There was a small (~10% at 4 h) but significant decrease in cortical ASC at 4 and 24 h following CS treatment compared to controls (Figure 2A, F(4, 54) = 3.216, p = 0.0193,), indicating consumption of brain ASC reserves. Liver ASC levels were significantly increased following CS treatment (~50% at 24 h) indicating robust upregulation of ASC synthesis (Figure 2B, F(4, 54) = 5.090, p = 0.0015) that persisted to 7 days post CS treatment. No significant differences in ASC levels were observed in peripheral organs of CS-treated mice compared to controls, although levels varied post CS treatment (kidney: Figure 2C, F(4, 54) = 2.153, p = 0.0867; lung: Figure 2D, F(4, 55) = 3.188, p = 0.020). We hypothesized that a decrease in ASC levels in the brain would result in upregulation of SVCT2 expression, though no significant changes were observed in hippocampal SVCT2 expression in response to CS treatment (Figure 2E, F(4, 38) = 2.235, p = 0.0833).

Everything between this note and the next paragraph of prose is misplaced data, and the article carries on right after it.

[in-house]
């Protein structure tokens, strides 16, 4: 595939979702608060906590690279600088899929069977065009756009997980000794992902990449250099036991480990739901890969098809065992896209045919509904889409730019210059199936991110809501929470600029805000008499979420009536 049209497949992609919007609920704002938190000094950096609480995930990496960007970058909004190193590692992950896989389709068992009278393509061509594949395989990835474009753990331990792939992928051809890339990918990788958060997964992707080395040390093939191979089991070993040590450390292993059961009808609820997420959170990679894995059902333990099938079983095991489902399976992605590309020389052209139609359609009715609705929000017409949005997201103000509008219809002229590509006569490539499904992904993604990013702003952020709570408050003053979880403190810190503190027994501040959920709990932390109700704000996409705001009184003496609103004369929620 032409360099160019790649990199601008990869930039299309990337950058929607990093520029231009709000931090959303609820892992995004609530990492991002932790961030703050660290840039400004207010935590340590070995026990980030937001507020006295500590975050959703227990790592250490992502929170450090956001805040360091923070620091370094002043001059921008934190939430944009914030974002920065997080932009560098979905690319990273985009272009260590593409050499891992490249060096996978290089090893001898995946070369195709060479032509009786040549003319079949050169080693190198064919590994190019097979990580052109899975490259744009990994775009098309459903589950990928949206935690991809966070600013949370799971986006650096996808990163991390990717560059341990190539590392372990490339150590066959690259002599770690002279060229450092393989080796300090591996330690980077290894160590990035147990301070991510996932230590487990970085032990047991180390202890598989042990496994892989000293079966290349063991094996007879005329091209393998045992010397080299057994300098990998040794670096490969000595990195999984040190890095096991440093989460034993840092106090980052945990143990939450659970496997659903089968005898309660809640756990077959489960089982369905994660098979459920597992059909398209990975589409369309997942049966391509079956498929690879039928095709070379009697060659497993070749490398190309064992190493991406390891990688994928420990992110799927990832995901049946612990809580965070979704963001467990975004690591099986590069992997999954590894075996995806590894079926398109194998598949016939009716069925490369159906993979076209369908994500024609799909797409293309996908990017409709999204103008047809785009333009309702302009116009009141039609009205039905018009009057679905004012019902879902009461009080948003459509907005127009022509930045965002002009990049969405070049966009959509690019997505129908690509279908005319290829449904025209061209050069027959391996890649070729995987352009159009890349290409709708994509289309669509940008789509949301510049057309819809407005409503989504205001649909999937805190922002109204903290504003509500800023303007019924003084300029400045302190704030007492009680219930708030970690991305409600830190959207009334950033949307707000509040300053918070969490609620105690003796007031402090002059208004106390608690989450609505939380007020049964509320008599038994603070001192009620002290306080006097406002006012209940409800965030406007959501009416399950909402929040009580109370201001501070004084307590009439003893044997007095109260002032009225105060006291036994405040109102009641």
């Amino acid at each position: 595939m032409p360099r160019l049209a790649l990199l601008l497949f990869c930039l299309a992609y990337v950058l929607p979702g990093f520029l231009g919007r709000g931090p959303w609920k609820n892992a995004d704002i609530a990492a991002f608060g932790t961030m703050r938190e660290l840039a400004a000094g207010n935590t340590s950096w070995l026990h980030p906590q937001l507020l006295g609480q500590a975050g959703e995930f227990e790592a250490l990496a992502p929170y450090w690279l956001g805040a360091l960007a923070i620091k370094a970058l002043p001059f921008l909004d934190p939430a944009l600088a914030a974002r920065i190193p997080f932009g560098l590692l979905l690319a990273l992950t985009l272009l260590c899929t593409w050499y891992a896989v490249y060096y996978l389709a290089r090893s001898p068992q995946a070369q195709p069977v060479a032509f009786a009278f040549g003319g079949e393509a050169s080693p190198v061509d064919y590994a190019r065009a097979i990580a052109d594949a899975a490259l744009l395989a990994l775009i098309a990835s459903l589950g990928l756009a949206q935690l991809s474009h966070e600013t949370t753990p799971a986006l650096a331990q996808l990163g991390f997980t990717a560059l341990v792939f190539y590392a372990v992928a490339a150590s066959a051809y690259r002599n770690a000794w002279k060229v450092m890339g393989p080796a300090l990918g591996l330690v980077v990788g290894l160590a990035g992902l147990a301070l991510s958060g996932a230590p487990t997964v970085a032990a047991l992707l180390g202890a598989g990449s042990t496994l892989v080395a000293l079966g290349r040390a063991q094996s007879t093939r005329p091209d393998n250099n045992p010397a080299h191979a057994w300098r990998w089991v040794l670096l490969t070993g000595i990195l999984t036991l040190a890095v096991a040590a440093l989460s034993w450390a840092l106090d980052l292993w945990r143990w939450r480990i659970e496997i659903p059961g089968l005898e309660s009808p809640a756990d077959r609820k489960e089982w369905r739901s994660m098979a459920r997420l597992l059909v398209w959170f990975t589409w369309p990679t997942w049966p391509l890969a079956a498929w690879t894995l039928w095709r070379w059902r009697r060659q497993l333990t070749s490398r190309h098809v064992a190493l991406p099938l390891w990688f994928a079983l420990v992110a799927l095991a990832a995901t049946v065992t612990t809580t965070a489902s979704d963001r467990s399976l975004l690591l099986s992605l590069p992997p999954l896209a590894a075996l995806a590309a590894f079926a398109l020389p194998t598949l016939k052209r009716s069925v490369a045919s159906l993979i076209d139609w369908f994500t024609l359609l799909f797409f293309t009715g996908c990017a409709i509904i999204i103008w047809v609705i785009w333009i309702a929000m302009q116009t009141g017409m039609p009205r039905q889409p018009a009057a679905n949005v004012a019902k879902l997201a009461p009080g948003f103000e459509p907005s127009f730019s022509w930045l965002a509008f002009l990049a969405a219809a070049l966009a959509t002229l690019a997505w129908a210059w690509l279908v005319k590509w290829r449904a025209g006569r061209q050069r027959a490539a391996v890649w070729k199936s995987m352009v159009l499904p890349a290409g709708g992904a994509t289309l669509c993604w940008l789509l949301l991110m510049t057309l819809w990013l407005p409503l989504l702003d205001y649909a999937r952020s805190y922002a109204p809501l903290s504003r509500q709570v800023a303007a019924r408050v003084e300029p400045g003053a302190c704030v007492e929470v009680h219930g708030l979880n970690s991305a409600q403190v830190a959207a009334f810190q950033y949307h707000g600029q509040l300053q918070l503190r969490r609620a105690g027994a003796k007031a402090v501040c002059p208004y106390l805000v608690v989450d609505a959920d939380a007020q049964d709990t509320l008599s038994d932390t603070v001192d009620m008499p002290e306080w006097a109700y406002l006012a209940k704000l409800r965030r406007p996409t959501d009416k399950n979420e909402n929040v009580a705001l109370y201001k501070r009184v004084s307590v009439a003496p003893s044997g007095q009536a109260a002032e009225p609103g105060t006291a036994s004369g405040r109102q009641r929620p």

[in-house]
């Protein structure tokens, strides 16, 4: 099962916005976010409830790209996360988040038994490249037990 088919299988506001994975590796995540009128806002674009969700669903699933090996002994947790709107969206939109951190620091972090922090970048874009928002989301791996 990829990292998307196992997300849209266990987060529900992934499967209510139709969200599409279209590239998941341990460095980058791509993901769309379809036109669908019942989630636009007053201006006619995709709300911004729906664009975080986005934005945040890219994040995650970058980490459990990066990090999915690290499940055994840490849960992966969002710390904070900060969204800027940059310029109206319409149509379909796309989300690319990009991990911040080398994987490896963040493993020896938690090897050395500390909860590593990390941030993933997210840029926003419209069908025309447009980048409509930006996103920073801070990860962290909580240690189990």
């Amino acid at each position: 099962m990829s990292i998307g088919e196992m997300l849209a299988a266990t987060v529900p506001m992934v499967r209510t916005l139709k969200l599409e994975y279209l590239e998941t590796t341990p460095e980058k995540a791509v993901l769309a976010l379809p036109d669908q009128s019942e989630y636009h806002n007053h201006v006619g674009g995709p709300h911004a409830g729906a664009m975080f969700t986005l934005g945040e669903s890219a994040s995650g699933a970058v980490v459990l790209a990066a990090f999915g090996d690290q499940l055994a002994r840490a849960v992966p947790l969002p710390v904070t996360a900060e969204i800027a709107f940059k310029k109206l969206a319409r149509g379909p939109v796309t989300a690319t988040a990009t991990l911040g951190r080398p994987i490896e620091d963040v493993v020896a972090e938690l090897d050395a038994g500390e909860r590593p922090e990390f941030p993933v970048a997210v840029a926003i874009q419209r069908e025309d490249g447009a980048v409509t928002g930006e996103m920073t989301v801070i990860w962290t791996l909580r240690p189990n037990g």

No decrease in brain ASC level was observed at 4 h following LPS treatment (Figure 2F, t(10) = 0.842, p = 0.4197). However, LPS treatment also induced upregulation of ASC synthesis in liver (Figure 2G, t(10) = 4.913, p < 0.001). No changes were observed in lung (Figure 2H, t(9) = 0.246, p = 0.8111), or kidney (Figure 2I, t(10) = 2.066, p = 0.0658).

3.3. CS Treatment Does Not Induce Changes in Oxidative Stress Measurements

CS treatment did not increase either of the oxidative stress markers malondialdehyde (cortex: Figure 3A, F(4, 33) = 2.092, p = 0.1042; Liver: Figure 3B, F(4, 33) = 1.833, p = 0.1459) or sulfhydryls (cortex: Figure 3C, F(4, 30) = 0.6471, p = 0.6333; Liver: Figure 3D, F(4, 35) = 2.210, p = 0.0880) in the brain.

3.4. CS Treatment Initiates an Inflammatory Response in the Brain

In cortex, expression of several proinflammatory cytokines was elevated at 4 h post CS treatment including interleukin 6 (IL-6: F(4, 31) = 8.356, p < 0.001), interleukin 1β (IL-1β: F(4, 31) = 9.742, p < 0.001), tumor necrosis factor alpha (TNFα: F(4, 33) = 4.261, p = 0.0069), and chemokine (C-X-C motif) ligand 1 (CXCL1, KC/Gro: F(4, 30) = 7.091, p < 0.001) (Figure 4A–D). Cytokine expression levels returned to normal by 48 h post CS treatment. More modest increases in interferon gamma (INFγ: F(4, 33) = 0.9214, p = 0.4632) and interleukin 10 (IL-10: F(4, 32) = 1.442, p = 0.2430) were not statistically significant (Figure 2E,F).